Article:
The business of every one of us, gentlemen, is to realize that if we are correspondents of papers who have not yet heard of modern times we ought to send them as many intimations of modern movements as they are willing to print. There is a simile that was used by a very interesting English writer that has been much in my mind. Like myself, he had often been urged not to try to change so many things. I remember when I was president of a university a man said to me, "Good heavens, man, why don't you leave something alone and let it stay the way it is?" And I said, "If you will guarantee to me that it will stay the way it is I will let it alone; but if you knew anything you would know that if you leave a live thing alone it will not stay where it is. It will develop and will either go in the wrong direction or decay." I reminded him of this thing that the English writer said, that if you want to keep a white post white you can not let it alone. It will get black. You have to keep doing something to it. In that instance you have got to keep painting it white, and you have got to paint it white very frequently in order to keep it white, because there are forces at work that will get the better of you. Not only will it turn black, but the forces of moisture and the other forces of nature will penetrate the white paint and get at the fiber of the wood, and decay will set in, and the next time you try to paint it you will find that there is nothing but punk to paint. Then you will remember the Bed Queen in "Alice in Wonderland," or "Alice Through the Looking Glass"— I forget which, it has been so long since I read them—who takes Alice by the hand and they rush along at a great pace, and then when they stop Alice looks around and says, "But we are just where we were when we started." "Yes," says the Red Queen, "you have to run twice as fast as that to get anywhere else. "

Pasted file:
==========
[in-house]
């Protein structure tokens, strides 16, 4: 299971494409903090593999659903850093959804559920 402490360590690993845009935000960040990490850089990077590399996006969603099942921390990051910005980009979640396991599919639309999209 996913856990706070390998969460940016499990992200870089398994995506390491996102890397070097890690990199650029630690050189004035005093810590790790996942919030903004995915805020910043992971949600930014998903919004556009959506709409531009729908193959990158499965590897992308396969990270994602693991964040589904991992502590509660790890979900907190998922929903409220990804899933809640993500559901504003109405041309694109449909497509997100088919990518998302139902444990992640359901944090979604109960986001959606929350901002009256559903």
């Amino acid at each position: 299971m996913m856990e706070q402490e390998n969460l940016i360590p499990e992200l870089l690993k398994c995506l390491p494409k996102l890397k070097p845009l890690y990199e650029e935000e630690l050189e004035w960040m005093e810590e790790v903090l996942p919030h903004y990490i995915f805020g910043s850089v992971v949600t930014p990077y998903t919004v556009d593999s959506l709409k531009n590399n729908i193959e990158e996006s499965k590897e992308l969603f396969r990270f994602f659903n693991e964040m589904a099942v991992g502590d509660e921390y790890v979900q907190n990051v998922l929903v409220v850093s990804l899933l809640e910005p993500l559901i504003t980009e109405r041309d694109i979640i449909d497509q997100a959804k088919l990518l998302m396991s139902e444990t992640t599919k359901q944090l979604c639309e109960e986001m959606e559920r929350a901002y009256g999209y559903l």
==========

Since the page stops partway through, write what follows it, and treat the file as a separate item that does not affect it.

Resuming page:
That is also true, gentlemen, of the world and of affairs. You have got to run fast merely to stay where you are, and in order to get anywhere, you have got to run twice as fast as that. That is what people do not realize. That is the mischief of these hopeless dams against the stream known as reactionaries and standpatters, and other words of obloquy. That is what is the matter with them; they are not even staying where they were. They are sinking further and further back in what will sometime comfortably close over their heads as the black waters of oblivion. I sometimes imagine that I see their heads going down, and I am not inclined even to throw them a life preserver. The sooner they disappear, the better. We need their places for people who are awake; and we particularly need now, gentlemen, men who will divest themselves of party passion and of personal preference and will try to think in the terms of America. If a man describes himself to me now in any other terms than those terms, I am not sure of him; and I love the fellows that come into my office sometimes and say, "Mr. President, I am an American." Their hearts are right, their instinct true, they are going in the right direction, and will take the right leadership if they believe that the leader is also a man who thinks first of America.

You will see, gentlemen, that I did not premeditate these remarks, or they would have had some connection with each other. They would have had some plan. I have merely given myself the pleasure of telling you what has really been in my heart, and not only has been in my heart but is in my heart every day of the week. If I did not go off at week ends occasionally and throw off, as much as it is possible to throw off, this burden, I could not stand it. This week I went down the Potomac and up the James and substituted history for politics, and there was an infinite, sweet calm in some of those old places that reminded me of the records that were made in the days that are past; and I comforted myself with the recollection that the men we remember are the disinterested men who gave us the deeds that have covered the name of America all over with the luster of imperishable glory.

Woodrow Wilson, Address at the National Press Club Online by Gerhard Peters and John T. Woolley, The American Presidency Project https://www.presidency.ucsb.edu/node/317370

Filed Under



Washington, DC

Simple Search of Our Archives